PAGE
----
EPA Chief Signals Push To Declare Wood Energy Carbon-Neutral On N.H. Visit

Feb 14, 2018

EPA Administrator Scott Pruitt, left, talks with industry representatives during a private tour of Central Paper Products in Manchester Tuesday.
Credit EPA on Twitter

During his New Hampshire visit Tuesday, Environmental Protection Agency administrator Scott Pruitt signaled plans for new federal energy policies that could bolster a struggling regional industry – biomass.

In a letter to Gov. Chris Sununu, Pruitt suggests the agency plans to add biomass, including wood and other plant-based fuels, to its “‘all of the above’ energy portfolio.” (Read the full letter below.)

“As you and I both recognize, continuing to be responsible stewards of our nation’s forests and lands while utilizing all domestic forms of biomass to meet our energy needs are mutually compatible goals,” Pruitt wrote.

The letter suggests the EPA is working toward recognizing biomass energy as carbon-neutral in "appropriate circumstances.”

People who attended a closed-door forestry roundtable with Pruitt on Tuesday say he seems poised to begin a rulemaking process, which would include public input, to officially set those parameters.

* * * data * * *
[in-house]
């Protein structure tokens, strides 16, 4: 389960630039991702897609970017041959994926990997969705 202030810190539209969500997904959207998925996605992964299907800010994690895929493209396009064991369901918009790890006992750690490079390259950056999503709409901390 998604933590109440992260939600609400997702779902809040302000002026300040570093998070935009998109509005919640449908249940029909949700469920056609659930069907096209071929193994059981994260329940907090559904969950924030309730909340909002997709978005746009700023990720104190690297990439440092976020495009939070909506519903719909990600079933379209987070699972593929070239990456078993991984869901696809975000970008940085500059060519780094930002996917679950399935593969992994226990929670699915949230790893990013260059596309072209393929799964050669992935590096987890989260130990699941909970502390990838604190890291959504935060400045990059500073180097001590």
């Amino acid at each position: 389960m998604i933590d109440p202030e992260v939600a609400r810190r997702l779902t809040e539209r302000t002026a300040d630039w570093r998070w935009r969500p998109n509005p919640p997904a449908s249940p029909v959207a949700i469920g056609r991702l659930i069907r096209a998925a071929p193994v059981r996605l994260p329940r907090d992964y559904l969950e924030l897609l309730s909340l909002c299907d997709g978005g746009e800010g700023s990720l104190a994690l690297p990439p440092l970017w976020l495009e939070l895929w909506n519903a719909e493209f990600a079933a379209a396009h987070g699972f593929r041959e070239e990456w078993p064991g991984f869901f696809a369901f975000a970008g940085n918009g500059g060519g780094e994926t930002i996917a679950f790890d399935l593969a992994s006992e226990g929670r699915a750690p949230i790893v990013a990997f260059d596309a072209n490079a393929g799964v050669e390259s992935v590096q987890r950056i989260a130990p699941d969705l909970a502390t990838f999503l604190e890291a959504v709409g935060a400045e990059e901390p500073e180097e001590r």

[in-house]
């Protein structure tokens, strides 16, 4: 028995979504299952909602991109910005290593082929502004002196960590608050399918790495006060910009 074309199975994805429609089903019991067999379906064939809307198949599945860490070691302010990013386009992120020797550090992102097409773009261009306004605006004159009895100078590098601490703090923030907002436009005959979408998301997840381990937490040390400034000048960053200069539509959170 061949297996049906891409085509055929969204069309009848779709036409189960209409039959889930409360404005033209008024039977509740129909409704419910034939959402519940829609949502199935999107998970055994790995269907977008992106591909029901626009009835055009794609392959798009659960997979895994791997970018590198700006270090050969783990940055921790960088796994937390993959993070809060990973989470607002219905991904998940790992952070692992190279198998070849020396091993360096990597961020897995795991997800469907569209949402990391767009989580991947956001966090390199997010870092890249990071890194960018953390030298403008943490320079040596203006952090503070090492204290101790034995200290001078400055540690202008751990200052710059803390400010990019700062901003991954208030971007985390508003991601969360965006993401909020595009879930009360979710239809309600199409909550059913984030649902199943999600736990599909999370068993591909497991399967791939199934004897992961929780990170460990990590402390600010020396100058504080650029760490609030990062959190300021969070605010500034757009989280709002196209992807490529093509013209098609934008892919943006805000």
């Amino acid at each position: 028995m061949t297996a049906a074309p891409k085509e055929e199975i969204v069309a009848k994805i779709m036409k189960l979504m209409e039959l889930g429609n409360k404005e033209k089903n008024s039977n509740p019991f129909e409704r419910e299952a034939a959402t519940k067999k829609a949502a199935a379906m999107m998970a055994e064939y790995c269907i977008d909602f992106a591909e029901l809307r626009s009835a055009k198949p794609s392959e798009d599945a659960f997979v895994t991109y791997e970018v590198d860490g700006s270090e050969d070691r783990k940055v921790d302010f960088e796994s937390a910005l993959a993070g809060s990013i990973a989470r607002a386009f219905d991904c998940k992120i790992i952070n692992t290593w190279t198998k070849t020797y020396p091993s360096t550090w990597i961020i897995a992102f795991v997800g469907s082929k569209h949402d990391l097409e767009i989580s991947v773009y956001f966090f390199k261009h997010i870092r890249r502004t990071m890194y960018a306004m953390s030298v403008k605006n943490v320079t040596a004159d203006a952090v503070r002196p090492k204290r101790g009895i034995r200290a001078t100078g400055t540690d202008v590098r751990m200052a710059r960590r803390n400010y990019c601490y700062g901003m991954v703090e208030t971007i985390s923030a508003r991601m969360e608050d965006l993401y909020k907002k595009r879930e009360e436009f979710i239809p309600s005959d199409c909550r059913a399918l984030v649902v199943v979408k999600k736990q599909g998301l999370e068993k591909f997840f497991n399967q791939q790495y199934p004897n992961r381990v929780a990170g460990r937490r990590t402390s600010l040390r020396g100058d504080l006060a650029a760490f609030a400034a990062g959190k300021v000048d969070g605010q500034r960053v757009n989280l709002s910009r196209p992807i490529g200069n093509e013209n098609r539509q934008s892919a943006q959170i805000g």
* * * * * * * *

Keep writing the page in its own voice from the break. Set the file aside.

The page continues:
But after years of review, EPA scientists still haven’t reached a consensus on how to do that.

Even environmental groups disagree on the issue – and with good reason, says forestry researcher John Gunn at the University of New Hampshire. He says the polluting effects of burning wood are complex, and hinge on the kind and amount of material harvested, how it’s used, and what fuel it replaces.

"If you're talking about, truly, residues from sawmills or the tops and limbs that were left over from harvest anyway, those have very good greenhouse gas emissions profiles,” he says, “compared to other scenarios where you're harvesting whole trees specifically for biomass energy uses, and those trees could have remained standing.

"That all matters in terms of the outcome, in terms of whether or not making energy from wood is better for the atmosphere than making energy from a fossil fuel,” Gunn says.

New Hampshire currently has about half a dozen working biomass power plants. They’re a major market for low-grade timber products that once went to New England’s pulp and paper mills, most of which have now closed.

Read Pruitt's Feb. 13 letter to Sununu about biomass and forestry policy: